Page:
Waikato PhD student and snowboarder wins international award
20 December 2005
Snowboarding during the day and writing her thesis at night - such was the life of Waikato student Holly Thorpe, but it has all been in the name of research.
For the past few years the inspirational University of Waikato PhD student has been investigating the female youth culture surrounding female boarders (surf, skate and snow). Her research is a theoretical investigation, and employs seven different social theories to help make sense of the female boarding phenomenon. Her research also involves participant-observations and interviewing more than 100 people associated with the sport.
A paper derived from her thesis titled “Beyond ‘Decorative Sociology’: Contextualizing the Female Surf, Skate and Snow Boarder” has gained her international recognition and the North American Barbara Brown award for most outstanding graduate in the sociology of sport.
The prize is a free flight to North Carolina to attend the North American Society for the Sociology of Sport (NASSS) convention. This international event attracts leading sport sociologists from around the world. Holly will present her paper at the conference next week.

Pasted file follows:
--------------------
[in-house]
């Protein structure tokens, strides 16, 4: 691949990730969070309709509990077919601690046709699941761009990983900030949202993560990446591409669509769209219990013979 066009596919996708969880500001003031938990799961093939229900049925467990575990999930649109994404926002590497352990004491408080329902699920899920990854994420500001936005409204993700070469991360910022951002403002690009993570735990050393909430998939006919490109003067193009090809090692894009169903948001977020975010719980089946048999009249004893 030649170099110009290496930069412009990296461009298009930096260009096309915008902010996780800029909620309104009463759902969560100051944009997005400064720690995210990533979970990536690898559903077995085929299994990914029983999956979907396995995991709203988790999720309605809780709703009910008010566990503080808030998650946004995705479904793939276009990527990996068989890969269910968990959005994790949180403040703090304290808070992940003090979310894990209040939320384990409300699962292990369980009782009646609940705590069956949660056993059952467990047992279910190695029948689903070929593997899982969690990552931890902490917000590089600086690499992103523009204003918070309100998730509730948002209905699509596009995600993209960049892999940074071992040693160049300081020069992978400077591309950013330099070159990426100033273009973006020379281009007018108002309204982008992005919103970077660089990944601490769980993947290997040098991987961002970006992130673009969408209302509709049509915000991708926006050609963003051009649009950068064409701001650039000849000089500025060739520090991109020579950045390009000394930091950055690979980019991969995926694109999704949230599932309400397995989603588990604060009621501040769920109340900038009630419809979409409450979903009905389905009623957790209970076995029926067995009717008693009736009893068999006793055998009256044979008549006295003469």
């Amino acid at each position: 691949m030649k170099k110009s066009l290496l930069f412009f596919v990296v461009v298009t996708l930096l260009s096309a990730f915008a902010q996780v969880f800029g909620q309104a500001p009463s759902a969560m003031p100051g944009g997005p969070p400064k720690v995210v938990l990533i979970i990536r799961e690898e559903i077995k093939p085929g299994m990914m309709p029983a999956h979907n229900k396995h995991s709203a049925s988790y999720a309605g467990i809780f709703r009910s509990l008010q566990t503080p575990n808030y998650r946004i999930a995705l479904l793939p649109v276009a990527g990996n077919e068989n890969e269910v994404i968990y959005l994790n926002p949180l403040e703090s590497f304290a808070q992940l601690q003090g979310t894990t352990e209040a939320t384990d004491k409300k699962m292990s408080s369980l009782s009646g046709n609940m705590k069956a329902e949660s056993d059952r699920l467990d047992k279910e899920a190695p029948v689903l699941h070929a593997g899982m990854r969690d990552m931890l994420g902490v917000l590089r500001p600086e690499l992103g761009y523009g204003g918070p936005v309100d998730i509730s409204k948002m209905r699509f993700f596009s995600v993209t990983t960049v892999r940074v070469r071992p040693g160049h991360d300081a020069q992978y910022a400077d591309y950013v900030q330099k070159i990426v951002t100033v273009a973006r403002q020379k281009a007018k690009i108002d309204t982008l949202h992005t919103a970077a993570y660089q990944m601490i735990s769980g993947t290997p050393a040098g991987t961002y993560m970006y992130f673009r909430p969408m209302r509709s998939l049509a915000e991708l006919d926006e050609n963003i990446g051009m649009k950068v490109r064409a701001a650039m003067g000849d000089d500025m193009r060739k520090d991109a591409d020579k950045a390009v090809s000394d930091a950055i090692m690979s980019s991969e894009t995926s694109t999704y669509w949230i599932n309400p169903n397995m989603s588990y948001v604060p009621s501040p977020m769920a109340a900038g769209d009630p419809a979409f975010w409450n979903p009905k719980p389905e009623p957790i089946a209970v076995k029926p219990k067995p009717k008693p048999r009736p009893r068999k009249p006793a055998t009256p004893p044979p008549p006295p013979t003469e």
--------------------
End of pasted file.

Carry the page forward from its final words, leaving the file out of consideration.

At only 24, the Sport and Leisure Studies student has several credits to her name including a $5,000 scholarship from Education New Zealand and a Waikato Doctoral scholarship.
Holly is also a keen snowboarder and has been a competitor and instructor. Her interest in the sport inspired her to research the subject.
“Only 30 years ago these types of sports and their participants were on the margin of society, but very quickly they have been commercialised and now it’s a $9.8 billion industry. Women have played a major part in this growth. The female snowboard demographic for example, has more than doubled in the past decade. In fact, snowboarding and skateboarding are the two fastest growing sports for American women. I had many sociological questions and I wanted to investigate further.”
Holly’s winning paper is a critique of sports sociology and cultural studies with an emphasis on the importance of context. Her case study looks at the female surf, skate and snowboarder in a pre-commercial and post-commercial context.